depression

Marino takes inspirational step back from tennis

By Melissa Boyd

Former world no. 38 Rebecca Marino announced last week that she is stepping away from tennis for the second time in a year. The 22-year-old Canadian revealed that she has been dealing with depression for the past six years and was also a victim of cyber bullying. She felt this to be the best time to move on with the next chapter of her life without completely leaving tennis behind.

“I’m looking at other endeavours at this point. I would like to go to school, seek a job that sort of stuff, but I am very careful not to use the word retiring because I don’t feel it very appropriate because tennis will still be a very big part of my life,” Marino said.

While Marino openly discussed her struggles, she made it clear that depression and cyber bullying were not the reasons behind her decision to leave the sport.

“Social media has also taken its toll on me, it’s not the main reason I’m stepping back neither is the depression. Those are just two parts of my life that I would like to bring awareness to and wipe the slate clean in a sense so that it’s all out in the open. The reason I am stepping back is just because I don’t think I am willing to sacrifice my happiness and other parts of my life to tennis,” Marino explained.

Marino’s rise to the upper echelon of the women’s game was a rapid one, and somewhat unexpected given that she was a late bloomer. The native of Vancouver, British Columbia began playing tennis at the age of 10. At 17, Marino spent half a year in Switzerland and at 19, she moved from Vancouver to Montreal to train at Tennis Canada’s National Tennis Centre which is where her career took off. Marino enjoyed a breakthrough season in 2011 that saw her reach her first WTA final in Memphis and the third round at Roland-Garros. She posted two Top 20 wins over Marion Bartoli and Anastasia Pavlyuchenkova, played a memorable match against Venus Williams on Arthur Ashe Stadium at the U.S. Open, and also won three consecutive Challenger titles during the Fall indoor hard court season in 2010.

Regardless of how much success she enjoyed on the court, Marino’s most inspirational moment came last week when she revealed the details of her battle with a disease that so many are afraid to talk about. She became a hero in the eyes of many, especially those who are also struggling with depression and cyber bullying. Over the past week, Marino has done countless interviews and been approached by the likes of Canadian Olympic legend Clara Hughes who also suffers from depression.  Her courage in coming forward will not only change her life, but also the lives of so many others.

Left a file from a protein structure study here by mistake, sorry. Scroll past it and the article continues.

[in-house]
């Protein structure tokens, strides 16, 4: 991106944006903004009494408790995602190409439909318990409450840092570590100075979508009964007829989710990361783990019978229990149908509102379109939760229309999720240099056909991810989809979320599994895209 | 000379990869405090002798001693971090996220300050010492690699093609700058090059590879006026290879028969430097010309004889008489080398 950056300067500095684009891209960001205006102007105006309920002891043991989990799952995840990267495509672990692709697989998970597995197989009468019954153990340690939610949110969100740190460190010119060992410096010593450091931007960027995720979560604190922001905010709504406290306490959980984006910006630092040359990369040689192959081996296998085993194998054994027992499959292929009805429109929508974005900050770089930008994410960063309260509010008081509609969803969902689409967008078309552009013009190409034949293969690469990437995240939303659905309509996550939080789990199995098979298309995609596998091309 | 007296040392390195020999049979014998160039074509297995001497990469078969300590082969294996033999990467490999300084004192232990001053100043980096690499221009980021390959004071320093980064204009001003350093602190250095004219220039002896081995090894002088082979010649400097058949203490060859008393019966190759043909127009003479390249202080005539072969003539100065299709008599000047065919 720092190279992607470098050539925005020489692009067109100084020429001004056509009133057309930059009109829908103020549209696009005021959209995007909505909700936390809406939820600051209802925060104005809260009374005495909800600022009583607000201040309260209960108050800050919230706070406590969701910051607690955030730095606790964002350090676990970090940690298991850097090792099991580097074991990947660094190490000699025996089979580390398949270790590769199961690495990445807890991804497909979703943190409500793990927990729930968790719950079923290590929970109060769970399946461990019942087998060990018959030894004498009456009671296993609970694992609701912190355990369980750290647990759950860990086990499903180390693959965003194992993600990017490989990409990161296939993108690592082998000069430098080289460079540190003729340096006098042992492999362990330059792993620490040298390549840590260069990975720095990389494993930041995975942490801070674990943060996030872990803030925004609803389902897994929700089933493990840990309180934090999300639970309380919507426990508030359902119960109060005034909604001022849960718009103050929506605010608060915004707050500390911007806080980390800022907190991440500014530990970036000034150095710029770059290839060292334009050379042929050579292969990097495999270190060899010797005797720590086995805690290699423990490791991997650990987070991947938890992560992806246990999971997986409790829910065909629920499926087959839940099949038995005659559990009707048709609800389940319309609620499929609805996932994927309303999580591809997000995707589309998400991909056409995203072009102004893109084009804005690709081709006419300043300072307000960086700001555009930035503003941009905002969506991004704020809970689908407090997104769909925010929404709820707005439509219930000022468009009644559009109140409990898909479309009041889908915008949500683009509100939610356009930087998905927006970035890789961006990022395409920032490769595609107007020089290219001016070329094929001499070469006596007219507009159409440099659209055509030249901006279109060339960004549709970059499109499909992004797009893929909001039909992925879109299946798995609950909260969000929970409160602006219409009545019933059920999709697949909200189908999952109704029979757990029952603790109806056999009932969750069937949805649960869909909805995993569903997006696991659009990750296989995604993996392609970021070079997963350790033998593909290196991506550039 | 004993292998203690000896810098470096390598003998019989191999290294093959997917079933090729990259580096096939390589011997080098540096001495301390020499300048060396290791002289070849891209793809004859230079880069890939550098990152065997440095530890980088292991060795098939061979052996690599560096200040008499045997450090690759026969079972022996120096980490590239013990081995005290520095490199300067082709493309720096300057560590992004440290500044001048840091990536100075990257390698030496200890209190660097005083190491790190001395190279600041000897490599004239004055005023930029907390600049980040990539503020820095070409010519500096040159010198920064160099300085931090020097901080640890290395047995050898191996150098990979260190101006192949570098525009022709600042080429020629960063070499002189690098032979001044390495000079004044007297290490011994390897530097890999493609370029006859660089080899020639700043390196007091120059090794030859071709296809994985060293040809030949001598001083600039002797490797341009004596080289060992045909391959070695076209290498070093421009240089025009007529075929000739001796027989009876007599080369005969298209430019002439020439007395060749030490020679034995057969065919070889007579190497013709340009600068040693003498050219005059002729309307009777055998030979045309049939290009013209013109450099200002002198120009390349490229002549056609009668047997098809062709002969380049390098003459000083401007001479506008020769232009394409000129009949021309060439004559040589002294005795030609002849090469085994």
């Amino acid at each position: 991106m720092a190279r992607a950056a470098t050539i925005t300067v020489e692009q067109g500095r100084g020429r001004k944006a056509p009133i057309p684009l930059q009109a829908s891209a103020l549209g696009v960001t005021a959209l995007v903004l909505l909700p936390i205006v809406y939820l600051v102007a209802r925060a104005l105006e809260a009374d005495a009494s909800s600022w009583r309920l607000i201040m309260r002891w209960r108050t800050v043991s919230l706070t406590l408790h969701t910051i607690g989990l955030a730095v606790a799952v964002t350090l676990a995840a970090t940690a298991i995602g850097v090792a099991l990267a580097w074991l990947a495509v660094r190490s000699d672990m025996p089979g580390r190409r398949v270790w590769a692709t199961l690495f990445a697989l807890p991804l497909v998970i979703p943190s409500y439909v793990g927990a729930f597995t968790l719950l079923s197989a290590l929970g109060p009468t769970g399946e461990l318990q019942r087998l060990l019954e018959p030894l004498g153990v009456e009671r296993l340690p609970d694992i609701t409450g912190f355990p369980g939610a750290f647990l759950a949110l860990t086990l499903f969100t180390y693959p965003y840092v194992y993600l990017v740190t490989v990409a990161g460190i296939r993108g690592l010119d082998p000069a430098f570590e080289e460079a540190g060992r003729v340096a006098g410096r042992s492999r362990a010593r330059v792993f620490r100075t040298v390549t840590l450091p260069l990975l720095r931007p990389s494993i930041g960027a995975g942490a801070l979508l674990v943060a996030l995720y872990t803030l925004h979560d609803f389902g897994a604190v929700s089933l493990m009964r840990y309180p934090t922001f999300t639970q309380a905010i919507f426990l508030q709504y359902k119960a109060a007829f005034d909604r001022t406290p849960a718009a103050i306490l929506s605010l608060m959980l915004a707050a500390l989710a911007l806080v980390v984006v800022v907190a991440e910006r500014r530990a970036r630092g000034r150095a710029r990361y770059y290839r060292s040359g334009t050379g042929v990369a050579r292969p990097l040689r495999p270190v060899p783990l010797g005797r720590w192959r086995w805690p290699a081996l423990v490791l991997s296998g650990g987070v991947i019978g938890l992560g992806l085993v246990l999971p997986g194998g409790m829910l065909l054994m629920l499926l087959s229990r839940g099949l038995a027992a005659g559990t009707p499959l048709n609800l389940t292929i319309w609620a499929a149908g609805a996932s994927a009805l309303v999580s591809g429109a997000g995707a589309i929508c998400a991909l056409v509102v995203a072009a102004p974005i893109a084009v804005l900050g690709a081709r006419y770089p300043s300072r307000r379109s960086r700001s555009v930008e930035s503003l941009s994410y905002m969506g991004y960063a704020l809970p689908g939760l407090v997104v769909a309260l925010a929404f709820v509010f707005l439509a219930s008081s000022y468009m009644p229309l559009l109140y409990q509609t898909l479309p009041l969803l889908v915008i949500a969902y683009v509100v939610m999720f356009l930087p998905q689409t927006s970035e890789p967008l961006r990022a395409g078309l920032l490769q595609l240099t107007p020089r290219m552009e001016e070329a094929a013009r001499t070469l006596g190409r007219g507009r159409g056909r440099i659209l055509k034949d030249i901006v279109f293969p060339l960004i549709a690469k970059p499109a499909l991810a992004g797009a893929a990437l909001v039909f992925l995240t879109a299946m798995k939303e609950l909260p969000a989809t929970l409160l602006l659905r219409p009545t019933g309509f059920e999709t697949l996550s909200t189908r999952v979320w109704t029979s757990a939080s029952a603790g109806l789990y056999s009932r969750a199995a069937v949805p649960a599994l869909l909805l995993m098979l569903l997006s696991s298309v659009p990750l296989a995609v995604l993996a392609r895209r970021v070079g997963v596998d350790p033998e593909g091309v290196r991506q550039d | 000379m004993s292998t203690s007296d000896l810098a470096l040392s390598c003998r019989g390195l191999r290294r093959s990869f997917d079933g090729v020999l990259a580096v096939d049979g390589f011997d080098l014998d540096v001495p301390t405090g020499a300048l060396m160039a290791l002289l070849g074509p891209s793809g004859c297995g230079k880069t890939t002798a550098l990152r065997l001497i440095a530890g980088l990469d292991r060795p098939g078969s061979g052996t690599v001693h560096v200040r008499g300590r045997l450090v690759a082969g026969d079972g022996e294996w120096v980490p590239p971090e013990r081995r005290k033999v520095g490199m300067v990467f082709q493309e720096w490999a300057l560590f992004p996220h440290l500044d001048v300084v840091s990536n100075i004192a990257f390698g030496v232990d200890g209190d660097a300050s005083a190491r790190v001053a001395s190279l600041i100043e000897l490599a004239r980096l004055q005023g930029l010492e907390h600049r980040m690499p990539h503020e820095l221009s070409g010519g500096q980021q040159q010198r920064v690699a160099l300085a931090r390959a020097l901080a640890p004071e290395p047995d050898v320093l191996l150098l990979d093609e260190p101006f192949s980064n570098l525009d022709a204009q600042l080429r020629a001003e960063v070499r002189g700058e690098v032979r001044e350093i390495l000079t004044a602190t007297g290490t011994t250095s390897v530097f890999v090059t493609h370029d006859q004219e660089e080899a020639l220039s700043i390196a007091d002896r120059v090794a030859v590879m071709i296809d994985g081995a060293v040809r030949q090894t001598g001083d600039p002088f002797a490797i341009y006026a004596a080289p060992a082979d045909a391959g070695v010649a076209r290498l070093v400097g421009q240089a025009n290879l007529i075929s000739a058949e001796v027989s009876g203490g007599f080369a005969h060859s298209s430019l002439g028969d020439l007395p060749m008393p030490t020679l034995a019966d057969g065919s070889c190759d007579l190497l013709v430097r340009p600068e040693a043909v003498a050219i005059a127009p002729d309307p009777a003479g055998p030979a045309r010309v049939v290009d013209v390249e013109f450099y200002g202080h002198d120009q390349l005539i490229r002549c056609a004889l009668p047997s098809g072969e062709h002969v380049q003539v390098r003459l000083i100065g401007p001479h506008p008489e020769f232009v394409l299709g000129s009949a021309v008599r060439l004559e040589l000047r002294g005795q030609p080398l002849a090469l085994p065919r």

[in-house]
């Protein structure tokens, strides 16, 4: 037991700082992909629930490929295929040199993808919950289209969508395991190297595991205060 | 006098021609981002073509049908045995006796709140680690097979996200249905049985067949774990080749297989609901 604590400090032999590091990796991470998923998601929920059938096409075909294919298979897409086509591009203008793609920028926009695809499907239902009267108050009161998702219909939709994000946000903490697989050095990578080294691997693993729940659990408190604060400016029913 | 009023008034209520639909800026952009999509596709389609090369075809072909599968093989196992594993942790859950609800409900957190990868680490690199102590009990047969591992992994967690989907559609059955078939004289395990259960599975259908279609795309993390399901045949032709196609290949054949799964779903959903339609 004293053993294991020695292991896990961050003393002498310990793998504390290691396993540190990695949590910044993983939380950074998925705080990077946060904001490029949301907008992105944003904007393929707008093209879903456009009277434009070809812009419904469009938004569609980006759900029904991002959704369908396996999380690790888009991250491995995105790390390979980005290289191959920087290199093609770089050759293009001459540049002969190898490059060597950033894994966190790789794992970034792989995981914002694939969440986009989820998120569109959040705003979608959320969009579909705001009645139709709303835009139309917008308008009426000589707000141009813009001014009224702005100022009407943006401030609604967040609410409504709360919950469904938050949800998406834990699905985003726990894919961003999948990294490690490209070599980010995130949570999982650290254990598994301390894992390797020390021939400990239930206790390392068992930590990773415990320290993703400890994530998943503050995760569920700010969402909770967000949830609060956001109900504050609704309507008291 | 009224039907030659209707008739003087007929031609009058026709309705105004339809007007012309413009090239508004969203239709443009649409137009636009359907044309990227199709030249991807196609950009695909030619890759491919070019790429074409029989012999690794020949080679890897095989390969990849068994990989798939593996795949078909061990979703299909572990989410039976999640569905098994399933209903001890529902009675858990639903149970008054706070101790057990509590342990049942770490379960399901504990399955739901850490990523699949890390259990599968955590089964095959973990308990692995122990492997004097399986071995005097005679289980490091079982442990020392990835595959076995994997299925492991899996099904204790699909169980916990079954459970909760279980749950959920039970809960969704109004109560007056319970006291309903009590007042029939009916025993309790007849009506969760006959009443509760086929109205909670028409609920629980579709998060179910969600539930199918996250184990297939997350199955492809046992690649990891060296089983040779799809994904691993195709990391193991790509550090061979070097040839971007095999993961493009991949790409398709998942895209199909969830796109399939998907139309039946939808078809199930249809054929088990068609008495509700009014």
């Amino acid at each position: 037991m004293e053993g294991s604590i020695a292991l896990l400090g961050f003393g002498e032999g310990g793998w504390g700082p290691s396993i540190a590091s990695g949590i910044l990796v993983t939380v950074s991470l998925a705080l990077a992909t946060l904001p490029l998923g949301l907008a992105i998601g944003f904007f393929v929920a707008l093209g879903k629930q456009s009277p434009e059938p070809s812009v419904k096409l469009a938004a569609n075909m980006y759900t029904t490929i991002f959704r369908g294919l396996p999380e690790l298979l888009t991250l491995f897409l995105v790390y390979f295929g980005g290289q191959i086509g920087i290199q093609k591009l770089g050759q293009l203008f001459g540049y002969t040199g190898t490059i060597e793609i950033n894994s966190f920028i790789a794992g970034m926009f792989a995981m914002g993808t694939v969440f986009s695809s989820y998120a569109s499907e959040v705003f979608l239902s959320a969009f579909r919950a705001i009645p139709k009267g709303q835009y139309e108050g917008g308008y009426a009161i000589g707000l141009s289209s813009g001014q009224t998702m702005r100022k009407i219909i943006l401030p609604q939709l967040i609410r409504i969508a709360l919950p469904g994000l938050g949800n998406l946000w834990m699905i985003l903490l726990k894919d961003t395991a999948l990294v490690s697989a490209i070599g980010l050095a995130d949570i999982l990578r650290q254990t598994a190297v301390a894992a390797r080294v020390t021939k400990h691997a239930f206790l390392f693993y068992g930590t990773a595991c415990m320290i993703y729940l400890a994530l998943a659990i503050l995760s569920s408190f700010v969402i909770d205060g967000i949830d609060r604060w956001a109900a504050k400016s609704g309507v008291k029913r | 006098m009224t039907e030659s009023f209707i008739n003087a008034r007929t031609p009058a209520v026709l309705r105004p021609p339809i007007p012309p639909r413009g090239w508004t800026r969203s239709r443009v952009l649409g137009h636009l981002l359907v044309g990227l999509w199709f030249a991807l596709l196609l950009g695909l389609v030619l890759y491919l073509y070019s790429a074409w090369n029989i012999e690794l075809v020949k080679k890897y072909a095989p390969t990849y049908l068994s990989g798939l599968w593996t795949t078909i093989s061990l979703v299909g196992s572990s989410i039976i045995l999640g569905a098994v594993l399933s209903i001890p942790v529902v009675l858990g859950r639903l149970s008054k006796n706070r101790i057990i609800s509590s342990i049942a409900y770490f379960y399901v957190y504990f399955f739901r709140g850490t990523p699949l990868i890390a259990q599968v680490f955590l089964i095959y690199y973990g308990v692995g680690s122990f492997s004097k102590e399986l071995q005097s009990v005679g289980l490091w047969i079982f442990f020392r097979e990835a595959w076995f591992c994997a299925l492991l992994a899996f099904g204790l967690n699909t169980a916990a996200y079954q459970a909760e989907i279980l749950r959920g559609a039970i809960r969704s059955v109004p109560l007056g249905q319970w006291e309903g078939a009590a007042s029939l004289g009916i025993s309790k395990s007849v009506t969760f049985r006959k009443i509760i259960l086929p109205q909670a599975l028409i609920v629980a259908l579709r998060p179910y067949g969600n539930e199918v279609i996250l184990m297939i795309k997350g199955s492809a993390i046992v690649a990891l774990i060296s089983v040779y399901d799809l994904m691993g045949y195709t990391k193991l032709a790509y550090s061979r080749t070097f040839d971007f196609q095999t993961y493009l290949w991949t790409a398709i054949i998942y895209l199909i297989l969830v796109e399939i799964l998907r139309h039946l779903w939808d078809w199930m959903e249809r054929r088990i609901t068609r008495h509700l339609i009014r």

“I’d like to get rid of the stigma attached to depression and mental illnesses in the public and in professional sports,” Marino said. “Depression is nothing to be ashamed of. If I can open up about my struggle to the public, I hope I can give someone the courage to seek the help they deserve.”

Marino had a great run in tennis, one that should be celebrated and not remembered with the premise of what could have been.

WHAT WE FOUND WHEN WE GOOGLED “CLIFF RICHEY”

We have been reading a bit about Cliff Richey and his new book “ACING DEPRESSION: A TENNIS CHAMPION’S TOUGHEST MATCH”. We hear that it is an interesting and entertaining read (even if you don’t have depression). We have asked the publisher for a review copy and will find out for sure. If you want a copy, there’s a link to the story on the front page of this website.

Cliff Richey is a name that perhaps a lot of people haven’t heard of. His credentials are solid – he reached the semis of the French Open in 1970 and the U.S. Open twice (1970 and 1972). I guess you could call him the American version of Nikolay Davydenko of the 1970s? Accounts have him being a real grinder, who played a lot of events.

We googled Cliff Richey and then pressed videos and came up with this remarkable film from the 1972 U.S. Open.

Tennis is presented here like the National Football League – with the famous voice of John Facenda providing commentary. (NFL Films for sure created and produced this video).

Tennis was – and continues to be – a beautiful game.

Agassi’s Challenger Loss

Twelve years ago on November 16, 1997, Andre Agassi finished his first step towards his comeback from the depths of tennis – and as his new book OPEN revealed – the depths of his life. As excerpted from the book ON THIS DAY IN TENNIS HISTORY ($19.95, New Chapter Press, www.TennisHistoryBook.com), Agassi returned to the minor league Challenger circuit to try and resurrect his game, Andre Agassi was surprisingly defeated by No. 202-ranked Christian Vinck of Germany 6-2, 7-5 in final of the Luxor Challenger in Las Vegas, Nevada  “I have my goals long-term, and this week was assisting me to getting there,” said the former No. 1 ranked Agassi, whose ranking dropped to No. 141 after a dismal stretch of play over 18 months. “I can’t start questioning the big picture because of this. It’s ridiculous. That’s what the press’ job is. For me, it’s just to go one at a time.”

In OPEN, Agassi revealed that depression lead him to taking the drug crystal meth for much of the 1997 season.

To purchase OPEN, click HERE.